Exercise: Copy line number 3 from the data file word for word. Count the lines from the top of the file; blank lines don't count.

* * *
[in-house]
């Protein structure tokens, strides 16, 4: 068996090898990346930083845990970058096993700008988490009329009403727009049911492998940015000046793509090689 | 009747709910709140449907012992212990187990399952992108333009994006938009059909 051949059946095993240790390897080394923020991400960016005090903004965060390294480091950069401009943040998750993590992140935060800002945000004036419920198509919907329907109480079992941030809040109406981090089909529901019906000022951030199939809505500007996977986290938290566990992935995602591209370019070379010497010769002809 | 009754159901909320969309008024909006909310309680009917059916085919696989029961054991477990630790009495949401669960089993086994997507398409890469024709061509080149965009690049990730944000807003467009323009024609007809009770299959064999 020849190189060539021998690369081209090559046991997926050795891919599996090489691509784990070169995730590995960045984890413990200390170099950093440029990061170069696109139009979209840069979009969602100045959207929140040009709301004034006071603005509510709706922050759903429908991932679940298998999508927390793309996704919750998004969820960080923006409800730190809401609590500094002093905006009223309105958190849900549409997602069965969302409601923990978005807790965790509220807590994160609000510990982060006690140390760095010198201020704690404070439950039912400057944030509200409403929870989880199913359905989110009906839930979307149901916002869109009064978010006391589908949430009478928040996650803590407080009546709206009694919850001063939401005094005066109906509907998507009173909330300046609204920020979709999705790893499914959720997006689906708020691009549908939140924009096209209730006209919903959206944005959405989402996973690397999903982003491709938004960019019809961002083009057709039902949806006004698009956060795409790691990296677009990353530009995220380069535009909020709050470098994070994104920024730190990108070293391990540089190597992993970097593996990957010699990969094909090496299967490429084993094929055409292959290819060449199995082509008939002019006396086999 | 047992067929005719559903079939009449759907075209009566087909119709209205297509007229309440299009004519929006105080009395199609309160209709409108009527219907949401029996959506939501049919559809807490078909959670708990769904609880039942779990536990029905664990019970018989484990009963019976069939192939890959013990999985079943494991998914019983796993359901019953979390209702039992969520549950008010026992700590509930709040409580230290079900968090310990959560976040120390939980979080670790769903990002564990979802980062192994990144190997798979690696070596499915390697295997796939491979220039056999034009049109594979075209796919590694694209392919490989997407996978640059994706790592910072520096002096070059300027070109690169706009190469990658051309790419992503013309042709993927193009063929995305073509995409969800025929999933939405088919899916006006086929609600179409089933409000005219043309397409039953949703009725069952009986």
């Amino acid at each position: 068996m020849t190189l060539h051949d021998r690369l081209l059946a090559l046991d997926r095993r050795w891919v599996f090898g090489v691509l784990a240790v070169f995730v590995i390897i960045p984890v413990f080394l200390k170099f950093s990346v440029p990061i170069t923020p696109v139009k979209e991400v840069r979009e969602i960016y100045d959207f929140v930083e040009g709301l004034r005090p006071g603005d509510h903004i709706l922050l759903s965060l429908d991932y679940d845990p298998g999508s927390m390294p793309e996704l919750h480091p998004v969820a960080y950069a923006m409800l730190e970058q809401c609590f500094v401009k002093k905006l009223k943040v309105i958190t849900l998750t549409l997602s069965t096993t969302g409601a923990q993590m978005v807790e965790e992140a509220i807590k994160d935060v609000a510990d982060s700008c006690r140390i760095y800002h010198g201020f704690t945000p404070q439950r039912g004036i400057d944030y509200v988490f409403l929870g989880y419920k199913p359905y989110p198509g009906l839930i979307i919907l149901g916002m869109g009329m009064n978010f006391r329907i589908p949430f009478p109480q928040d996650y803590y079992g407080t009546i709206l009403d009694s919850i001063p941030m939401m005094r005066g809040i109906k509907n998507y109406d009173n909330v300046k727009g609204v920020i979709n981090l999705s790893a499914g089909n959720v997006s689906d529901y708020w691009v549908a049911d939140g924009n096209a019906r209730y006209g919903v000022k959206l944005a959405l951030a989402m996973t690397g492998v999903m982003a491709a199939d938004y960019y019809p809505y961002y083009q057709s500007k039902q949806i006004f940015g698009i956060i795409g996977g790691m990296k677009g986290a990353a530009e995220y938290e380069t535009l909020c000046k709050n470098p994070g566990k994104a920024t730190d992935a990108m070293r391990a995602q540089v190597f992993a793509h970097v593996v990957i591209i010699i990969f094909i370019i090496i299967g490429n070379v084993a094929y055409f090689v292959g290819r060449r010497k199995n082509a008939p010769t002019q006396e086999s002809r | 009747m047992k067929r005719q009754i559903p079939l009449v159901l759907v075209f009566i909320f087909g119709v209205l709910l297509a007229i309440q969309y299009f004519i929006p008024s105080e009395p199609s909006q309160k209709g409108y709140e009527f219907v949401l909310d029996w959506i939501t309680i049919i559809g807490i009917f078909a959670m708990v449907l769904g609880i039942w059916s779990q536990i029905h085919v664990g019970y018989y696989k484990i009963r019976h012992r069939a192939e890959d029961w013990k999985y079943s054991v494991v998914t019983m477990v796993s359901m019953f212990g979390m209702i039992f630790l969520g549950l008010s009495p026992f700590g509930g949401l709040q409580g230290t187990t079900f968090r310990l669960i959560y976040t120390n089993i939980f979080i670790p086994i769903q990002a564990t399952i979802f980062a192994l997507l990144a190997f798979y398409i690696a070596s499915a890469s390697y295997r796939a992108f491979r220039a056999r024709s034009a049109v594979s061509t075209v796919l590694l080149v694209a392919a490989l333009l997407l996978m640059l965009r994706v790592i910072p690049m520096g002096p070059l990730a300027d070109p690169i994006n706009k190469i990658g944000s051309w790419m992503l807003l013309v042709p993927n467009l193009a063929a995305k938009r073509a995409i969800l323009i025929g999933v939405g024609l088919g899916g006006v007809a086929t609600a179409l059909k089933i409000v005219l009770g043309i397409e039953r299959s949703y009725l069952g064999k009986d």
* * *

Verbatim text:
């Amino acid at each position: 068996m020849t190189l060539h051949d021998r690369l081209l059946a090559l046991d997926r095993r050795w891919v599996f090898g090489v691509l784990a240790v070169f995730v590995i390897i960045p984890v413990f080394l200390k170099f950093s990346v440029p990061i170069t923020p696109v139009k979209e991400v840069r979009e969602i960016y100045d959207f929140v930083e040009g709301l004034r005090p006071g603005d509510h903004i709706l922050l759903s965060l429908d991932y679940d845990p298998g999508s927390m390294p793309e996704l919750h480091p998004v969820a960080y950069a923006m409800l730190e970058q809401c609590f500094v401009k002093k905006l009223k943040v309105i958190t849900l998750t549409l997602s069965t096993t969302g409601a923990q993590m978005v807790e965790e992140a509220i807590k994160d935060v609000a510990d982060s700008c006690r140390i760095y800002h010198g201020f704690t945000p404070q439950r039912g004036i400057d944030y509200v988490f409403l929870g989880y419920k199913p359905y989110p198509g009906l839930i979307i919907l149901g916002m869109g009329m009064n978010f006391r329907i589908p949430f009478p109480q928040d996650y803590y079992g407080t009546i709206l009403d009694s919850i001063p941030m939401m005094r005066g809040i109906k509907n998507y109406d009173n909330v300046k727009g609204v920020i979709n981090l999705s790893a499914g089909n959720v997006s689906d529901y708020w691009v549908a049911d939140g924009n096209a019906r209730y006209g919903v000022k959206l944005a959405l951030a989402m996973t690397g492998v999903m982003a491709a199939d938004y960019y019809p809505y961002y083009q057709s500007k039902q949806i006004f940015g698009i956060i795409g996977g790691m990296k677009g986290a990353a530009e995220y938290e380069t535009l909020c000046k709050n470098p994070g566990k994104a920024t730190d992935a990108m070293r391990a995602q540089v190597f992993a793509h970097v593996v990957i591209i010699i990969f094909i370019i090496i299967g490429n070379v084993a094929y055409f090689v292959g290819r060449r010497k199995n082509a008939p010769t002019q006396e086999s002809r | 009747m047992k067929r005719q009754i559903p079939l009449v159901l759907v075209f009566i909320f087909g119709v209205l709910l297509a007229i309440q969309y299009f004519i929006p008024s105080e009395p199609s909006q309160k209709g409108y709140e009527f219907v949401l909310d029996w959506i939501t309680i049919i559809g807490i009917f078909a959670m708990v449907l769904g609880i039942w059916s779990q536990i029905h085919v664990g019970y018989y696989k484990i009963r019976h012992r069939a192939e890959d029961w013990k999985y079943s054991v494991v998914t019983m477990v796993s359901m019953f212990g979390m209702i039992f630790l969520g549950l008010s009495p026992f700590g509930g949401l709040q409580g230290t187990t079900f968090r310990l669960i959560y976040t120390n089993i939980f979080i670790p086994i769903q990002a564990t399952i979802f980062a192994l997507l990144a190997f798979y398409i690696a070596s499915a890469s390697y295997r796939a992108f491979r220039a056999r024709s034009a049109v594979s061509t075209v796919l590694l080149v694209a392919a490989l333009l997407l996978m640059l965009r994706v790592i910072p690049m520096g002096p070059l990730a300027d070109p690169i994006n706009k190469i990658g944000s051309w790419m992503l807003l013309v042709p993927n467009l193009a063929a995305k938009r073509a995409i969800l323009i025929g999933v939405g024609l088919g899916g006006v007809a086929t609600a179409l059909k089933i409000v005219l009770g043309i397409e039953r299959s949703y009725l069952g064999k009986d």